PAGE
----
Yo-Yo History

Yo-Yo History

In the beginning, there was a caveperson. He/she was a very bored person with most of his/her time spent on survival and little time for entertainment. Then, along came the invention of the wheel and people became mobile. This led to interactivity with their neighbors and, of course, yo-yo tournaments.

Although we are not sure how far back the yo-yo dates (see the other web pages on the subject and you will see what I mean), we do know for fact that they were around as far back as 400-500 BC in Greece. Yo-yos exist in the Metropolitan Museum of Art (part of the Fletcher Fund) from this period.

There are also in existence some Grecian Urns from the same period with drawings depicting yo-yo tricks such as walk the dog.

The next period in history that is documented is the Mayan era around 700 AD. There is supposedly a yo-yo from this period located in the Anthropological Museum in Merida on the Yucatan Peninsula.

The next period in history that is known is the late 1700’s and early 1800’s in France. Napoleon was known to carry and use a yo-yo (probably for stress relief). I would assume that he was a left handed yo-yo player as every picture I have seen of him depicts his right hand deftly tucked inside of his jacket, leaving only his left hand free.

At roughly the same time (1789) we have the painting of King Louis XVII of France (painted by Mme. Vigee-Lebrun) which hangs in the Louvre in Paris and shows him with a yo-yo (also known as l’immigret).

November 20, 1866 James L. Haven and Charles Hittrick of Cincinnati Ohio received the first patent for a yoyo in the United States. It was for a yoyo “coupled together at their centers by means of a clutch”. It was also the first time rim-weighting was mentioned in a patent. “It will be observed that the marginal swell C, exercises the function of a flywheel”.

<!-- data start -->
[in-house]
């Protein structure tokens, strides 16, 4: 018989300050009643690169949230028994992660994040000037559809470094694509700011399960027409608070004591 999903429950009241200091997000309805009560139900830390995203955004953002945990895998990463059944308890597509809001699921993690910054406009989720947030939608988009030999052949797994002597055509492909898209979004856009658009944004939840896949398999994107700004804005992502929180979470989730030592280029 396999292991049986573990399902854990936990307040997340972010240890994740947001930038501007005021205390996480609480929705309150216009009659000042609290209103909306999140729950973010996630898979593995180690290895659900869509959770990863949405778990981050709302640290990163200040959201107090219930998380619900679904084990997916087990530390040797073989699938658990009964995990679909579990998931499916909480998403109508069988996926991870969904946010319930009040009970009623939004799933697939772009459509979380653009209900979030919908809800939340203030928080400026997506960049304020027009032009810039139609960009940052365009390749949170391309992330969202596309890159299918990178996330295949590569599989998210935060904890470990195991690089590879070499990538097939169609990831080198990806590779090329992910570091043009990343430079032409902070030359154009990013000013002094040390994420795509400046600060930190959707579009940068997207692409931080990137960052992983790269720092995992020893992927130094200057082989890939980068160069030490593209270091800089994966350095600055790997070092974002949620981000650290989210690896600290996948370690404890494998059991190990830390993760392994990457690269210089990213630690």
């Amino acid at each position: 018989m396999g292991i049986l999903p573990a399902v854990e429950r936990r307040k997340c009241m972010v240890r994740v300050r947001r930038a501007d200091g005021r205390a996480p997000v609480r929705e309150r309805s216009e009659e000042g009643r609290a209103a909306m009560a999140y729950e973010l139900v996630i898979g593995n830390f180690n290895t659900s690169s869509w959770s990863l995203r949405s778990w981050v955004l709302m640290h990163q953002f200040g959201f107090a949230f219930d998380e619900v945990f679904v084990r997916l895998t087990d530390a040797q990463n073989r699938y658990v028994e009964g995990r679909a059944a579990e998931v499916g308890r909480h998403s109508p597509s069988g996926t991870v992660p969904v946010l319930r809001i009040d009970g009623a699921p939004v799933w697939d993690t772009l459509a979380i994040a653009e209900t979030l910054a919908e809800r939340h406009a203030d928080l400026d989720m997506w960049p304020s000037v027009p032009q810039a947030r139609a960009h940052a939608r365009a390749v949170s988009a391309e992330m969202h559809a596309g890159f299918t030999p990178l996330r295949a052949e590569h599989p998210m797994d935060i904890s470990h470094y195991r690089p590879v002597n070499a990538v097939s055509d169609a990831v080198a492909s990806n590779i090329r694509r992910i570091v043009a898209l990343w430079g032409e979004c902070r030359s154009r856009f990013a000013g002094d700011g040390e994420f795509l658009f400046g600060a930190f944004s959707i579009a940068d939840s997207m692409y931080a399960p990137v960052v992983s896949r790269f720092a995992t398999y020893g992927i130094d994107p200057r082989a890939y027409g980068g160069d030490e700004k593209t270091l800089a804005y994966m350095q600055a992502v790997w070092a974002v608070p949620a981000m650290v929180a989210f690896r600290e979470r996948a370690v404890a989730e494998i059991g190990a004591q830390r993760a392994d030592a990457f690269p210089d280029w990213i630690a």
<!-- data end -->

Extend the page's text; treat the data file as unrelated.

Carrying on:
The real importance of this patent is that it suggests the first use of patents to protect design improvements in the “Manufacture” of a yoyo. This leads us to the conclusion that Messrs. Haven and Hettrick were indeed in the business of mass producing yoyos over a half century before Flores. The patent also demonstrates the use of the terms “Bandalore” and “Whirligig”

After 1866, there were a flurry of patents issued for such important features as improved methods of attachment of the string to the “Wheel Toy” (1867-John Syrcher), “concave” shape (Aug 27, 1878-William Katz) and significant description of the attributes of rim-weight (1906-Liebreich & Lothrop). “outer spherical portion…..to provide the device with more weight for increasing the efficiency of the operation…..”.

 In 1904 at the St. Louis Worlds Fair, souvenir yoyos looked like this. Again demonstrating significant rim-weighting popular at that time.

Considered by most to be the oldest known “dated” yoyo.

YoYos were quite popular in the Philippines in the early 20th century as toys. Any other rumors you hear or see about the yo-yo in the Philippines dating before this time fall into that notorious category of BUNK (kind of like Rocky and Bullwinkle’s “Mr. Peabody’s Improbable History”) and should be duly ignored. What we do know is that a Filipino by the name of Flores did live in the San Francisco Bay area and did manufacture a toy labeled “Flores Yo-Yo” (YoYo is a Filipino word that means “Spring”) in the 1920’s.

As the story goes, around 1927, D.F. Duncan Sr. saw a young man playing with one of the Flores yo-yos and saw a great potential for marketing the product. He worked for Flores marketing the product and, allied with newspaper tycoon William Randolph Hearst, he worked out a deal to get free (or very low cost) “white space” in the advertising sections of the newspapers in Northern California.